The elections of 1993 should be seen generally in the context of the desire of the people to see the back of our praetorian rulers after nearly thirty years of authoritarian rule. However, this is not to take anything away from the winner of the presidential election, M.K.O.Abiola, whose “Farewell to Poverty” programme had earned him wide support across the country. That those seeking political offices but lost out at the polls had decided to lick their wounds quietly instead of embarking on costly and, ultimately, fruitless efforts in court houses would seem to have underscored the relegation of the judiciary in the electoral process. Besides, the compromised status of the judiciary under military dictatorship and the contrived and convoluted transition programme of the Babangida regime could not encourage any wise political actor then to put much stock in the courts.14 It took the dramatic turn of events during the 2003 elections to bring the aggrieved back to the courts.
As would be remembered, the last set of elections in the country became a veritable test of the maturity and resilience of
The case of Buhari v. Obasanjo16 became perhaps one with the most number of witnesses, averments and affidavits in support ever in
as happened in one particular case.17
It was bad enough that the matter ran into nearly half of the tenure of President Obasanjo, thereby becoming, in effect, a clog in the democratic process. However, it is instructive that the Supreme Court was once again haunted by the bogey of “substantial compliance” which had constituted the gravamen of the Awolowo v. Shagari case. What is more, the reinstatement by the Supreme Court of election results voided at the Court of Appeal sitting as the Electoral Tribunal and the reported dismissal without retirement benefits of Hon. Nsofor, the sole dissenting judge in the case,18 if true, must have cast a pall on the role of the judiciary in the electoral process.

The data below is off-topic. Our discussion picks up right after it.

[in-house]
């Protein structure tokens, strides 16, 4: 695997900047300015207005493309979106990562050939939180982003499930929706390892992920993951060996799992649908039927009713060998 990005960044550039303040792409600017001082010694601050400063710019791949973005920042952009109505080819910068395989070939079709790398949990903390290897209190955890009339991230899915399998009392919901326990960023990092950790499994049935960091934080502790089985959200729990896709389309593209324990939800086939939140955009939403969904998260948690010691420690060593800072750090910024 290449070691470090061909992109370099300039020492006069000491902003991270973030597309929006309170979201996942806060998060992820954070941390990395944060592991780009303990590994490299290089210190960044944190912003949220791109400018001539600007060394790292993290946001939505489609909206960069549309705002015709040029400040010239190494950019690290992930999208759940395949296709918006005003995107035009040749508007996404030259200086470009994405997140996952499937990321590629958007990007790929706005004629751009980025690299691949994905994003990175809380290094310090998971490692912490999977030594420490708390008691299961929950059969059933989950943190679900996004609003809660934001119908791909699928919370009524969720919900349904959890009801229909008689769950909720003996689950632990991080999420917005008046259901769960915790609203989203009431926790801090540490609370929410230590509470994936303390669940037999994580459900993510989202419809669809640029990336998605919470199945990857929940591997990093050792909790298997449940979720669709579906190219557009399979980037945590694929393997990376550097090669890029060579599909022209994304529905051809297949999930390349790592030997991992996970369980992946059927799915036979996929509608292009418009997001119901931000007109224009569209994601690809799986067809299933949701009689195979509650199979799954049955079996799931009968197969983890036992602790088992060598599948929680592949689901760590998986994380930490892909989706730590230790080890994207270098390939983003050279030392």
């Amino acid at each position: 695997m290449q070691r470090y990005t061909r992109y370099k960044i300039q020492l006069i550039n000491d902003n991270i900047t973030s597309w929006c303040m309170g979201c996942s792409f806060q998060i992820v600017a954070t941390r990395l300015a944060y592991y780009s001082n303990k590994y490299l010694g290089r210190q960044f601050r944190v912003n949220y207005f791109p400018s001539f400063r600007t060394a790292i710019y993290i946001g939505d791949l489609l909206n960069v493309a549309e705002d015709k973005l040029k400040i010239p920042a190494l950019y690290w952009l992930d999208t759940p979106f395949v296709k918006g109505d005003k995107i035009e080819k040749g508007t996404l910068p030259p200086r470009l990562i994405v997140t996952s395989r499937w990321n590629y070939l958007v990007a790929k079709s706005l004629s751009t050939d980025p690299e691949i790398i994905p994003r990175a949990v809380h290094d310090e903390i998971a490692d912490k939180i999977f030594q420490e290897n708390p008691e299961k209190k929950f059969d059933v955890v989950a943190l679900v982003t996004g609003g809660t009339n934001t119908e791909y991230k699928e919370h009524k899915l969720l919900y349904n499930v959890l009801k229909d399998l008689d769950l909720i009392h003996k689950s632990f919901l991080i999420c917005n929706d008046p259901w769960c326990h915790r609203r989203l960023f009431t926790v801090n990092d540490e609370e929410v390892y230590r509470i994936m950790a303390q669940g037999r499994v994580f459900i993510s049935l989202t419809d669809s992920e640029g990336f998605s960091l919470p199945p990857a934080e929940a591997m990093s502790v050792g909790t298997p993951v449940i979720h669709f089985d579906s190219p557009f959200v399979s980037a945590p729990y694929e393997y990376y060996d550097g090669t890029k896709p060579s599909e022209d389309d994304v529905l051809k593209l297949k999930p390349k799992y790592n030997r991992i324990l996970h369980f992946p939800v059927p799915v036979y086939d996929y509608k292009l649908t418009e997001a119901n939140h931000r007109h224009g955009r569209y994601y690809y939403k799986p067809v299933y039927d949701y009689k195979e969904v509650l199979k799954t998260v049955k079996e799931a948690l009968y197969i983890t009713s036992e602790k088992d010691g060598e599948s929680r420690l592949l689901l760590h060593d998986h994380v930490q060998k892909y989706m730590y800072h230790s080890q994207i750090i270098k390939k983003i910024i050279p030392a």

When to all this is added the recent decision upholding the election of Peter Obi as against the putative Governor Chris Ngige who had exercised executive powers in Anambra State for nearly three years after the elections, none would be in doubt that the nation is confronted with a serious crisis of confidence with respect to the judiciary and the electoral process. While there might have been some notable decisions concerning issues such as interpretation of electoral petitions,19 nature of petitions,20 nature of election tribunals,21 it must be stated that the general thrust of judicial intervention in electoral matters has been less than satisfactory. In sum, one is constrained to say that the way and manner the judiciary has acted with regard to election petition cases has not altogether been reassuring in terms of the growth and development of the nation’s electoral process and the fortunes of democracy generally.
Nevertheless, perhaps one should be charitable enough to acknowledge that one should not heap the entire blame for the nation’s inadequacies on the judiciary since the courts are bound to operate within both the extant substantive and adjectival law. Matters such as eligibility to be a candidate, preliminaries like campaigning for office, filing of nomination papers, the voting procedure, impersonation, declaration of results, dereliction of duty by polling officers, etc. should be properly spelt out in the electoral law in order to facilitate the judicial process with regard to electoral matters. At present, the greatest challenge facing judges in election petition cases would seem to be a hard and fast time frame within which to conclude such matters.